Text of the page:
Director Katie Mitchell's sense of what theatre is all about differs radically from mine, although I have to say I enjoyed her production of Iphigenia in 2004 at the National Theatre. For me it's a shared experience between actors and audience; for her it's all about the performance, while the audience is merely incidental; which seems to me a rather unwise approach when the audience has paid for its tickets. To be more precise, it isn't all about the acting, but all about the directing. From the first moment of this play, Mitchell signals that we are in the presence of a Director as Auteur, for whom the scene-shifting is just as important as the author's text. Before the first scene gets going, the actors are busy removing plastic sheeting from the scenery. At the end of the first act, the plastic sheeting is replaced, then removed again at the start of act two. Why? You tell me. I think it's just a bit of willy-waving to show us who is really in charge around here.
Pains of Youth (Krankheit der Jugend) was written in 1926 by the Austrian dramatist Ferdinand Bruckner. It's an example of that staple of 1920s theatre, the shocker melodrama, which reached the British stage only in watered-down form because of the Lord Chamberlain's censorship. The closest equivalent I can think of is Noel Coward's The Vortex, which only got a licence at the last minute. Bruckner's play, with its drug-taking, prostitution, lesbianism and suicide, would have been unperformable here until censorship was abolished in the late 1960s. That doesn't mean it's a profound masterpiece, however. The characters are thinly drawn and Martin Crimp's version of the play doesn't help them. 'In your dreams,' says one character to another. The ersatz-contemporary language is a shame because the set design and costumes are very much in period and are excellent. The National Theatre's Cottesloe stage is transformed into an elegant Viennese rectangular box. But the placing of some key scenes in the back corners of the set means that spectators in the side balcony seats have a very restricted view. In Women of Troy, Mitchell's last production in the Lyttelton, she placed a row of chairs at the front of the stage, as if to deliberately stop the punters in the front seats seeing too much of what was going on. Here the actors quite often turn their backs to the audience when delivering their lines, something that made this paying customer feel he was once again being treated as superfluous. I don't think Stanislavski would have done that. Katie Mitchell famously once told an interviewer the person she would most like to have swapped places with in history is Lenin, who yielded to nobody in his contempt for the hated bourgeoisie of which he was a part. 'Bourgeois existence or suicide - there is no other choice!' proclaims one of Bruckner's characters, thus paving the way for fascism. That makes the play sound more profound than it actually is. The programme is packed with well-meaning textual background on Sigmund Freud, Stefan Zweig, twelve-tone music, Swedish gymnastics, Javanese dancing and an artistic movement known as Neue Sachlichkeit. None of this is relevant as the play is about none of these things. These flat-sharing Viennese medical students do all the shocking things that people of their age are supposed to do, but it's hard to work up much feeling for any of them. There are lots of off-stage sound effects and some very spectacular scene-shifting by the cast, who not only manipulate plastic wrapping but pour out various substances into glasses and even plug lights into sockets. As anyone who sat through the same director's Waves will know, Mitchell has a way of reducing actors to meaningless automata by keeping them busy with inappropriate sound and visual effects. This show, which features that very fine Shakespearean actor Geoffrey Streatfeild (Henry V for the RSC last year), is the theatrical equivalent of something like the Turner Prize or an exhibition by a bunch of Young British Artists. Pretentious, Ich? It's too clever for its own good, and leaves me with the impression that the emperor (or in this case the empress) has no clothes. When the house lights came up at the end of act one, the woman on my right asked 'Is that the end or the interval?' When I told her it was the latter she sighed and commented 'Wishful thinking on my part.' Some people did leave at the interval, though most stayed to the end and applauded dutifully.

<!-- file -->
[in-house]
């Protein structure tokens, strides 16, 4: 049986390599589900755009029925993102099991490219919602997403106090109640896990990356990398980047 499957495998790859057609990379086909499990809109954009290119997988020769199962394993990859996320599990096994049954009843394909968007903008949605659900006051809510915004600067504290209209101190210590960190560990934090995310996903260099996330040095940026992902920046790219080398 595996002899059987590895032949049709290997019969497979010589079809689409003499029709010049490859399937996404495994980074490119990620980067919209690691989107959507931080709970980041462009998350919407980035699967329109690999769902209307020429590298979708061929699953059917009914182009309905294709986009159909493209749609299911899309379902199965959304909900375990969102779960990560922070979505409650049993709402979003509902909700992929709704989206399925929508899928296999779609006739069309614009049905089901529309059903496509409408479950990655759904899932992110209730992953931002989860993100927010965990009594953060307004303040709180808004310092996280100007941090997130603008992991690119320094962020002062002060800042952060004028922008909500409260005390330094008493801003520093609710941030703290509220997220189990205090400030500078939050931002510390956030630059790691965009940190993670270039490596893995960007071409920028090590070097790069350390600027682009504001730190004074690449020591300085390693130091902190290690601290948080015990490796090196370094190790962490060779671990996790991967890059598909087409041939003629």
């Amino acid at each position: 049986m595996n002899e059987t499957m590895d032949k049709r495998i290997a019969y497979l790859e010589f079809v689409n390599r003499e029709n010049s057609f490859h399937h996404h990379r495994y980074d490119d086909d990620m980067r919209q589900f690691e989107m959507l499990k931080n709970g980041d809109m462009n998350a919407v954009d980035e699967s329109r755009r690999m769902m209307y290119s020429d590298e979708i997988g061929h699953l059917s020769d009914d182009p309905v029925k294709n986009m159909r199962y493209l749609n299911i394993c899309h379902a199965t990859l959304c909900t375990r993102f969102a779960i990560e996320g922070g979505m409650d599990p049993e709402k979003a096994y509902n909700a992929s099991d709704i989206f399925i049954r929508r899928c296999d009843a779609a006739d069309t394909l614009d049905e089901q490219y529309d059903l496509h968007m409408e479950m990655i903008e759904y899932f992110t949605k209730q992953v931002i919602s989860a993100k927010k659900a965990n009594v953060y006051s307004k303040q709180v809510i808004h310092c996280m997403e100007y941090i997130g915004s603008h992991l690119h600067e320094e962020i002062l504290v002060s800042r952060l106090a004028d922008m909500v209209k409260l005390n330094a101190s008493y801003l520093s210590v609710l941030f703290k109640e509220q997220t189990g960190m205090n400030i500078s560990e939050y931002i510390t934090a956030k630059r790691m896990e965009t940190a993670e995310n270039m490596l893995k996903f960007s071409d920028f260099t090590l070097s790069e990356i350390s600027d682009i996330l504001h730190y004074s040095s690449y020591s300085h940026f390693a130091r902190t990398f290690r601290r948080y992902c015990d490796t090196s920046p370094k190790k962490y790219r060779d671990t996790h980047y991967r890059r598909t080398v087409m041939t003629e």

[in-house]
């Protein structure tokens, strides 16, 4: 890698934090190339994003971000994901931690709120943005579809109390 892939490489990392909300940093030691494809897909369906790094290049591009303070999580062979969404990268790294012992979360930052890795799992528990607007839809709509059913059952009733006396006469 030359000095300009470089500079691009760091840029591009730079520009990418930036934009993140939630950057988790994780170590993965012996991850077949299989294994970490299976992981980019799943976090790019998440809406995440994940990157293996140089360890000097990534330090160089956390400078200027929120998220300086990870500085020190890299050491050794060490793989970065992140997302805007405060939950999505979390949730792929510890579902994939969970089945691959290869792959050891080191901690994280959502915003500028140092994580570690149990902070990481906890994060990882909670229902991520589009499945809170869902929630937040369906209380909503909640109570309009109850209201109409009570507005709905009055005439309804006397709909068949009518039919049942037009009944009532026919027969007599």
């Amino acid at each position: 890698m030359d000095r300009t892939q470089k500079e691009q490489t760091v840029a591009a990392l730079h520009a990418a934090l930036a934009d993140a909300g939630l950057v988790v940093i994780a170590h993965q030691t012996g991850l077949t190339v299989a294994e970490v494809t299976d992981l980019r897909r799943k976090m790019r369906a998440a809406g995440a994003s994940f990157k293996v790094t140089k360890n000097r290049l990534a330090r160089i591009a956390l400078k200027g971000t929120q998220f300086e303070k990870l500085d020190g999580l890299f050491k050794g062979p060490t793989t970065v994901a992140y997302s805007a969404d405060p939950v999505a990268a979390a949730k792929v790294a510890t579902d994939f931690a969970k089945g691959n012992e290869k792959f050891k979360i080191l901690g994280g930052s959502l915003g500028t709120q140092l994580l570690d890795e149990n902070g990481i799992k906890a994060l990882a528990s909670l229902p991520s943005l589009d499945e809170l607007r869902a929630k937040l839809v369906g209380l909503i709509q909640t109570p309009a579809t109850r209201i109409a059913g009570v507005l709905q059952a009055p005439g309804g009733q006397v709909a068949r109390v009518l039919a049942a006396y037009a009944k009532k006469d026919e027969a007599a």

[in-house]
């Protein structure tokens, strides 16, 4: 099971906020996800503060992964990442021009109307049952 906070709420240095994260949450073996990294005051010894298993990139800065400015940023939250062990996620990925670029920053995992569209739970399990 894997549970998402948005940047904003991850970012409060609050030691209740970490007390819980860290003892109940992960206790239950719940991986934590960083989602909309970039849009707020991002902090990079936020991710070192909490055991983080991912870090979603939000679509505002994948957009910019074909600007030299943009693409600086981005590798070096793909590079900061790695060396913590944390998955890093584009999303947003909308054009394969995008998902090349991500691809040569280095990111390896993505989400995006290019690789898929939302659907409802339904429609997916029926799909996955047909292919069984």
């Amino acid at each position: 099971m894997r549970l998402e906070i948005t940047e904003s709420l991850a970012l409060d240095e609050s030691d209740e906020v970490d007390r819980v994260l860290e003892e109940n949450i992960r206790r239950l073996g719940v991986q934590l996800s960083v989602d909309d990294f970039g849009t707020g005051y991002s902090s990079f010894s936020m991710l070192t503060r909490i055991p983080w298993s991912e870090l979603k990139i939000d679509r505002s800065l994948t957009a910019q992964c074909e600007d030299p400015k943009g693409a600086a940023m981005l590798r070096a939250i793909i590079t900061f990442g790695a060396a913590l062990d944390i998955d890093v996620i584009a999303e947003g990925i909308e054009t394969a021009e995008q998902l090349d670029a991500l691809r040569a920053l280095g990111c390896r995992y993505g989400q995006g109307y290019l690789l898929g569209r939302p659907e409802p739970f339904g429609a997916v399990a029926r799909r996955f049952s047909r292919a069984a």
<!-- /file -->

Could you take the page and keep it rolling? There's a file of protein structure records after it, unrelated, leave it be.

I am not saying that Katie Mitchell shouldn't be invited to do direct any more plays at the NT. But I suggest that since pleasing the audience isn't on her Leninist agenda, it might be better for all concerned if she simply closed off the fourth wall and excluded spectators from the theatre altogether. That way she can continue to direct her actors and have fun without bothering the rest of us.